Archive for July 23rd, 2010

23rd July
2010
written by Adam

When a mysterious Soviet defector named Orlov (Daniel Olbrychski) turns himself in to the CIA, red flags are immediately raised about one of the CIA’s best and brightest– Evelyn Salt (Aneglina Jolie). Orlov explains that Evelyn will be responsible for the death of the Soviet President who is currently visiting the United States for a funeral. Upon receiving this message Evelyn takes evasive action to elude the authorities and apparently carry out said mission, but why, what is her motivation, where is her loyalty, and what is her relationship to Ted Winter (Liev Schreiber)? Doing what we’ve grown accustomed to seeing Angelina do best, intense cat and mouse action scenes run rampant through this summertime popcorn chomper. And, while the nature or history of the action drama genre isn’t exactly being rewritten, there’s still plenty to sink your teeth into in this one. With just enough twisting and turning of the plot to keep you guessing for at least the first two thirds of the film director Phillip Noyce pulls back the layers of this onion at a calculated pace and still manages to leave some of the best material for last. Sure to be a hit at the box office this weekend. Salt is rated PG-13.

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23rd July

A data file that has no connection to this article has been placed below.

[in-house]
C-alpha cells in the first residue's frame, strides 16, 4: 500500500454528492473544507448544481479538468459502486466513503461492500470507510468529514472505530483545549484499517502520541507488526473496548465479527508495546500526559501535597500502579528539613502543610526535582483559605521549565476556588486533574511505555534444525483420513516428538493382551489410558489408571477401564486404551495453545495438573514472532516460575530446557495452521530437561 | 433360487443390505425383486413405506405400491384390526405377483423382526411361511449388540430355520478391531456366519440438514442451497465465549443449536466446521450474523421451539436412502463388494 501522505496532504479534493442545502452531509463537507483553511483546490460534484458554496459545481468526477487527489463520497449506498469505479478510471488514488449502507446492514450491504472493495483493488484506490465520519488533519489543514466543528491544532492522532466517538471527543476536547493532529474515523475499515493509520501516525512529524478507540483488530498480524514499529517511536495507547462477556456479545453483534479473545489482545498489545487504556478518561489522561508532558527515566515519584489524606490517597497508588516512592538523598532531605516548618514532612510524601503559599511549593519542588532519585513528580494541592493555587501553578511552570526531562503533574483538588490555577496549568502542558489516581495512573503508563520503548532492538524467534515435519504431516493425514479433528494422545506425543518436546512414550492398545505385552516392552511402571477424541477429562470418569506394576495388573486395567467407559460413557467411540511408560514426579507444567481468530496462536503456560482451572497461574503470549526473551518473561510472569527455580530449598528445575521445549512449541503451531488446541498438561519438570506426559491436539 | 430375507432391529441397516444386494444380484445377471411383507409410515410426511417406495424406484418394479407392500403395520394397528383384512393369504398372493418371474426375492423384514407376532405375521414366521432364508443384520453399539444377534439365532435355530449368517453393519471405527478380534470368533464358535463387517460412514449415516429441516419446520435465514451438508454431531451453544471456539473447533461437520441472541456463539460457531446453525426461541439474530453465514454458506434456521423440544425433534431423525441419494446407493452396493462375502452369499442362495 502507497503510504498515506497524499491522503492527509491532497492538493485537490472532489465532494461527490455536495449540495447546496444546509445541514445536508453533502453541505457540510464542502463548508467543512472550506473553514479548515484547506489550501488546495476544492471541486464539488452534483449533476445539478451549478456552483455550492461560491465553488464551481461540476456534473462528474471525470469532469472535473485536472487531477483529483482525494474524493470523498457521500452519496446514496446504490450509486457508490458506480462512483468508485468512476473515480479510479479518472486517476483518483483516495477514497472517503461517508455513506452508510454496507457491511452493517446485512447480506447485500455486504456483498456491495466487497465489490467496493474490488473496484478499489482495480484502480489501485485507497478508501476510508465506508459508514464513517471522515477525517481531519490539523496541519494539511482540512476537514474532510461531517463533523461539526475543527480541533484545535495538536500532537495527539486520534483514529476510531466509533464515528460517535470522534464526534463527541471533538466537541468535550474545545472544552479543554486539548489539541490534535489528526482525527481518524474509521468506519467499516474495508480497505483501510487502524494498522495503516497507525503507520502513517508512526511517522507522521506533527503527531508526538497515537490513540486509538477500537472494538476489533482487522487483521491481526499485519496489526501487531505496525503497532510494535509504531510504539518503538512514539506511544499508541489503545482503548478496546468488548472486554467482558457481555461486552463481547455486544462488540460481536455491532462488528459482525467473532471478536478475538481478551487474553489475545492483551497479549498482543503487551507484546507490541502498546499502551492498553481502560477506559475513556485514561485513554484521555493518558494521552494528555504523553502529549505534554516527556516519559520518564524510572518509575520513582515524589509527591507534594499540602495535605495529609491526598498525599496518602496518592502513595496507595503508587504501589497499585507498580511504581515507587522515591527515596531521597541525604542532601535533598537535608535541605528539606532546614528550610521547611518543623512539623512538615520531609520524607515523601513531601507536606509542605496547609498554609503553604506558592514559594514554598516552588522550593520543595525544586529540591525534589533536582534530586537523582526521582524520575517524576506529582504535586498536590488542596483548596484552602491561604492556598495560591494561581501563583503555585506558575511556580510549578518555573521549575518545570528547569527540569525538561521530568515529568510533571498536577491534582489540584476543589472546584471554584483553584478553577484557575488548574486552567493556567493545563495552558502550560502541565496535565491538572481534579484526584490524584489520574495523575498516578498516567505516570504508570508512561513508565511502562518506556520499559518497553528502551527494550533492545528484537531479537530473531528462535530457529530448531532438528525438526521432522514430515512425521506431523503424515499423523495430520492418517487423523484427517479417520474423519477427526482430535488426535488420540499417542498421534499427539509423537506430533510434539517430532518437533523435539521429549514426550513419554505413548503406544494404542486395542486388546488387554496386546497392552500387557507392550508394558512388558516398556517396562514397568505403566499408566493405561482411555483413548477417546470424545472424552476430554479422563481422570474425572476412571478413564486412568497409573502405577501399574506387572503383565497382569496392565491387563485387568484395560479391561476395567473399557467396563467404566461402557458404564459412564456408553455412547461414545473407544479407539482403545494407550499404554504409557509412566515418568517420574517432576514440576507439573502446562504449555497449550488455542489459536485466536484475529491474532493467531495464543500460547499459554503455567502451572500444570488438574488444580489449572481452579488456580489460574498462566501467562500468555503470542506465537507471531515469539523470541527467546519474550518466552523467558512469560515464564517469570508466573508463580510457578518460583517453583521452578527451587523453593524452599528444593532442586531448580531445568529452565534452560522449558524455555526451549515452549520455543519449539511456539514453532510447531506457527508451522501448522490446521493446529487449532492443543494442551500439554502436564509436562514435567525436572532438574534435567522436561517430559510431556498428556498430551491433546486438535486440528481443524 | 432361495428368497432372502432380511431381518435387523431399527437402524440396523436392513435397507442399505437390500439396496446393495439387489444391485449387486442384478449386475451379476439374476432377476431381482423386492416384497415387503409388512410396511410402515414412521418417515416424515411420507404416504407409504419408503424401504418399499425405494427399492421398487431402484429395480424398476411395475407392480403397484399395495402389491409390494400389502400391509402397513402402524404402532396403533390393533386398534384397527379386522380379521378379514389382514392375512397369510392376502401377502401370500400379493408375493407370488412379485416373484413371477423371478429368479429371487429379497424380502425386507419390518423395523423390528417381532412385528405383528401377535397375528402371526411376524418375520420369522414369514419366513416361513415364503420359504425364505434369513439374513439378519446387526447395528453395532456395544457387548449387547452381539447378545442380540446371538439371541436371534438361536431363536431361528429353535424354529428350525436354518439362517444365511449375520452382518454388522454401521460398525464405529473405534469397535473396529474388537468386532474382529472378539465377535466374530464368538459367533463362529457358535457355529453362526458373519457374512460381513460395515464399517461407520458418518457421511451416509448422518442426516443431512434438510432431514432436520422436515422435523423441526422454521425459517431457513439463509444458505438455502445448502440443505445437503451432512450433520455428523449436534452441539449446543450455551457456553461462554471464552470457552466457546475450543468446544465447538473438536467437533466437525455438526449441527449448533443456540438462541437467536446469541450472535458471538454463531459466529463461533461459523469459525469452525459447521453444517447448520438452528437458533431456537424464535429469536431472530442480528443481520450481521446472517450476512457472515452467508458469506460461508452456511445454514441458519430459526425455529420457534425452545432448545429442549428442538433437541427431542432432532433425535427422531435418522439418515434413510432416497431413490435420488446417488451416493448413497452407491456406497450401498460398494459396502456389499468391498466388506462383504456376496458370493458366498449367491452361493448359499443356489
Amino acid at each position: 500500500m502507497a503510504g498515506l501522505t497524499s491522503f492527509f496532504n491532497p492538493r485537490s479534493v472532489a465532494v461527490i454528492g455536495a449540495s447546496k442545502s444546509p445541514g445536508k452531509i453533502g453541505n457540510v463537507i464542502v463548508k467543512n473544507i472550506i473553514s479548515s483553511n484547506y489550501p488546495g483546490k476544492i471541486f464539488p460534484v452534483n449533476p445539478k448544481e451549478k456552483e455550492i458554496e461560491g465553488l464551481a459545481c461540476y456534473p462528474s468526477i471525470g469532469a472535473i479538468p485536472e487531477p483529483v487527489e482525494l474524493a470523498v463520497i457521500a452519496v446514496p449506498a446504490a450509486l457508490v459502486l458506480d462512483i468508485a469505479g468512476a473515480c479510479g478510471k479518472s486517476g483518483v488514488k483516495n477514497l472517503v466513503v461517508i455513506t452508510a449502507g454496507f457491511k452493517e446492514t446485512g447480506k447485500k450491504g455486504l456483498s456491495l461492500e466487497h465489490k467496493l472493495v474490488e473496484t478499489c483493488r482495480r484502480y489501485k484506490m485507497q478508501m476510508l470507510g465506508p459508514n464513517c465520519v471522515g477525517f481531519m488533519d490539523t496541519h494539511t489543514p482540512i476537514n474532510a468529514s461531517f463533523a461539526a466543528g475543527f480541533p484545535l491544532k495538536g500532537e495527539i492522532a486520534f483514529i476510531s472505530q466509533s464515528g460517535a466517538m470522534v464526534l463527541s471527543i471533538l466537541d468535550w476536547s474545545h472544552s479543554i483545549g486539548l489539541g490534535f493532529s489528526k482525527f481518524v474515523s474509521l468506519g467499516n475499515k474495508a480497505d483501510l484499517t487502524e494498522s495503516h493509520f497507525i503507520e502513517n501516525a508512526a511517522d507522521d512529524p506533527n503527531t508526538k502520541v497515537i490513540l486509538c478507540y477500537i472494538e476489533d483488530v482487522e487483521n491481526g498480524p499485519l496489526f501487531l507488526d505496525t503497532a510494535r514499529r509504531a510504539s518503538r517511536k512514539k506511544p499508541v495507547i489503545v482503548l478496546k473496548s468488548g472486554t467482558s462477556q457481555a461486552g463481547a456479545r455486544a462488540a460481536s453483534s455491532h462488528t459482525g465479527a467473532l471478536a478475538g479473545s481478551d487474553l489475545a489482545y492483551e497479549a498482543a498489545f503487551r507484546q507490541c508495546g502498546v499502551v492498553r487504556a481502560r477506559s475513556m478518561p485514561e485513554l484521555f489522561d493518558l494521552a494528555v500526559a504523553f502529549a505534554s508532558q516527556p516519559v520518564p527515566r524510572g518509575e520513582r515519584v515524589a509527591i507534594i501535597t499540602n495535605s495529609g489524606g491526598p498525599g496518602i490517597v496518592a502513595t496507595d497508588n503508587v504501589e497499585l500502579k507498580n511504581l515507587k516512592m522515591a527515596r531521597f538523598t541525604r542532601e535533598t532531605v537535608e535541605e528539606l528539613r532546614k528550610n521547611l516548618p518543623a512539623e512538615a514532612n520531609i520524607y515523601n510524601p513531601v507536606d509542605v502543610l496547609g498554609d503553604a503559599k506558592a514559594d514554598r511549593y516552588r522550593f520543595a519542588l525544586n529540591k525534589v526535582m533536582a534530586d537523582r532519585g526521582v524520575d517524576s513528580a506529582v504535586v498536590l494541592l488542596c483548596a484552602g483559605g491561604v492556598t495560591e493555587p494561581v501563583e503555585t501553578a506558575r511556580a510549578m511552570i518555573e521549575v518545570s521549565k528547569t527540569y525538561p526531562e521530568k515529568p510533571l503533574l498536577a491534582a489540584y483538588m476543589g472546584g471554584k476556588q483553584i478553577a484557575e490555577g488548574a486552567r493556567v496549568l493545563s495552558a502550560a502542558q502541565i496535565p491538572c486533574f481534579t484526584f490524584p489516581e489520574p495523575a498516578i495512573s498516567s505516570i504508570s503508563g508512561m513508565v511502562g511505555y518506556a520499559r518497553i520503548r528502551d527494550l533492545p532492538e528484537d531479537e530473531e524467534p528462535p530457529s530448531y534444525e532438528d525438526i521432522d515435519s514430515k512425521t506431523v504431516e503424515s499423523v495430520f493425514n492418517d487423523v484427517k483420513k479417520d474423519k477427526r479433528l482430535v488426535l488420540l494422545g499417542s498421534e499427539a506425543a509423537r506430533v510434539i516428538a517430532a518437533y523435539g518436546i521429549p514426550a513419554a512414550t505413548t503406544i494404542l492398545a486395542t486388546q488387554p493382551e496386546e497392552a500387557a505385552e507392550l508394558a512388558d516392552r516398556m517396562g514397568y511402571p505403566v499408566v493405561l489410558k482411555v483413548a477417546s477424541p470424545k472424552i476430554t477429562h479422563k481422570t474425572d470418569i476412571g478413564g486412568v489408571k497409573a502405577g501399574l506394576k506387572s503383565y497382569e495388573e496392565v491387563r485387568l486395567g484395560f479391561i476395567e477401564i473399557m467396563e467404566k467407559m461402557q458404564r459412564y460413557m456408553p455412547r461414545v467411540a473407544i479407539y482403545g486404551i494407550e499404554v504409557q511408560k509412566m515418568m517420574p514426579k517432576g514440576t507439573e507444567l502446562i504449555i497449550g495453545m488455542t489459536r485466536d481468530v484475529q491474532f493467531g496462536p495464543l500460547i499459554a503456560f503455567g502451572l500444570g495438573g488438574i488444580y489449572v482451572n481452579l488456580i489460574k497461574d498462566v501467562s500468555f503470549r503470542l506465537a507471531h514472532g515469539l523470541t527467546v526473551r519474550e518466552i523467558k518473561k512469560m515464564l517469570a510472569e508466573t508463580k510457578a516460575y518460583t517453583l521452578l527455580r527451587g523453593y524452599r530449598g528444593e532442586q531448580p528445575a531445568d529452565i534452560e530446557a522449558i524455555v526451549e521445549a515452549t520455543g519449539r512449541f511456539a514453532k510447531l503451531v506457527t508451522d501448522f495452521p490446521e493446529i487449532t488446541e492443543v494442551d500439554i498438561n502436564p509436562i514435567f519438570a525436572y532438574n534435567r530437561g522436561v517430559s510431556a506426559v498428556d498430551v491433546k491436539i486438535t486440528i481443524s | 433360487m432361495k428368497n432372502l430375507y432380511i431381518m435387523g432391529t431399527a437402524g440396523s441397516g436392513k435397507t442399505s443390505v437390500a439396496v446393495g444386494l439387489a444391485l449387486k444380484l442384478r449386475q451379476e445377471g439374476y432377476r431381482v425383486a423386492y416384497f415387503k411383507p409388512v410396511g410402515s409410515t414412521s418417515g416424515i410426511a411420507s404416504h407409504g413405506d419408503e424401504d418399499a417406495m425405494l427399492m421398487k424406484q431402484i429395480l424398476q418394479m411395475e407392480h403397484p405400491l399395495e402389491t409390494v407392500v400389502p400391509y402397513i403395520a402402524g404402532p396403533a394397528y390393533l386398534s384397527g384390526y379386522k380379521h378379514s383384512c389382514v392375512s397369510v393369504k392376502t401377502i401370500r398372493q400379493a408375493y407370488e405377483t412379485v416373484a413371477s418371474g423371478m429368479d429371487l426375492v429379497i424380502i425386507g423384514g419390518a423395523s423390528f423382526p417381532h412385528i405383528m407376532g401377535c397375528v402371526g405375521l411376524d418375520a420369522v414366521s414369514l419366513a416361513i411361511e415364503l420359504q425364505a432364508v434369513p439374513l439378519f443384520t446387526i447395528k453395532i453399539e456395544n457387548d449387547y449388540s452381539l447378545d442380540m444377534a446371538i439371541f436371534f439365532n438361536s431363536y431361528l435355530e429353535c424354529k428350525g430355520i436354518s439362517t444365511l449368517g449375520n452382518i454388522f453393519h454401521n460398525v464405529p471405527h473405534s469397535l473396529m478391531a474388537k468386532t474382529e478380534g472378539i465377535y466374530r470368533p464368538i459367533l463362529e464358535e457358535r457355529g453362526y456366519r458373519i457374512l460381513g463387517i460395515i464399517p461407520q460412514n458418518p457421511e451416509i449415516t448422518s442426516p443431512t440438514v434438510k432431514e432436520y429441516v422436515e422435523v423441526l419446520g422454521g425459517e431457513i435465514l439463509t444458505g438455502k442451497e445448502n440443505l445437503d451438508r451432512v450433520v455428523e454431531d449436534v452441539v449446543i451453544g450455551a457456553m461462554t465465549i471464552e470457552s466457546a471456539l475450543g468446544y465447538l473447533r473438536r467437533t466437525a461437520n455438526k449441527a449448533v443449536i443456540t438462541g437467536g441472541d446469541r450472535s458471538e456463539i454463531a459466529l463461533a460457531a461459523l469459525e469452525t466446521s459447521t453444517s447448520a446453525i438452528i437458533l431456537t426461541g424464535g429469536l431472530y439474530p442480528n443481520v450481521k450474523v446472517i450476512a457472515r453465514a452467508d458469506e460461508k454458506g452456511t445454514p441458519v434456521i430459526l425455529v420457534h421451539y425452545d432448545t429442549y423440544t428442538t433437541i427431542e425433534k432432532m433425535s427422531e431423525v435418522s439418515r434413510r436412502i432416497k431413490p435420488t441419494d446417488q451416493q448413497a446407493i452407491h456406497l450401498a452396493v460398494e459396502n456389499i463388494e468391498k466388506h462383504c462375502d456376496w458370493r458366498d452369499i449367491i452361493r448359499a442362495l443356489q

2010
written by Adam

Ramona Quimby (Joey King) is a wildly imaginative 9 year old; meanwhile, her sister Beezus (Selena Gomez) is the picture perfect daughter and sister. When stress enters the household in the form of layoffs at their father’s office, the whole family struggles to adjust to a new standard of living. In particular, Ramona is moved to help the family stay afloat, but how will her efforts be received, and what about this mysterious guy named Hobart (Josh Duhamel) who seems determined to win the affection of Ramona’s Aunt Bea (Ginnifer Goodwin)? Based on the popular children’s book series by Beverly Cleary, Director Elizabeth Allen has done a notable job capturing the essence, wit, and complexities of Cleary’s characters in a refreshingly polished film for the whole family. With subject material that could have easily been cheated to reach only a young audience, Allen instead has taken the higher road to make a film that’s not only well written, and well acted, but also well produced in all elements. In particular, the child actors really knock their parts out of the park to set the bar high for all that follow in their footsteps. Sadly, despite the film’s accomplishments I for one am particularly concerned about the studio’s choice of a release date. With several other strong performing films for families and children currently in theatres I’m worried audiences won’t really give Ramona and Beezus the attention they deserve, I suppose only time will tell. Worth at least a matinee, Ramona and Beezus is rated G.

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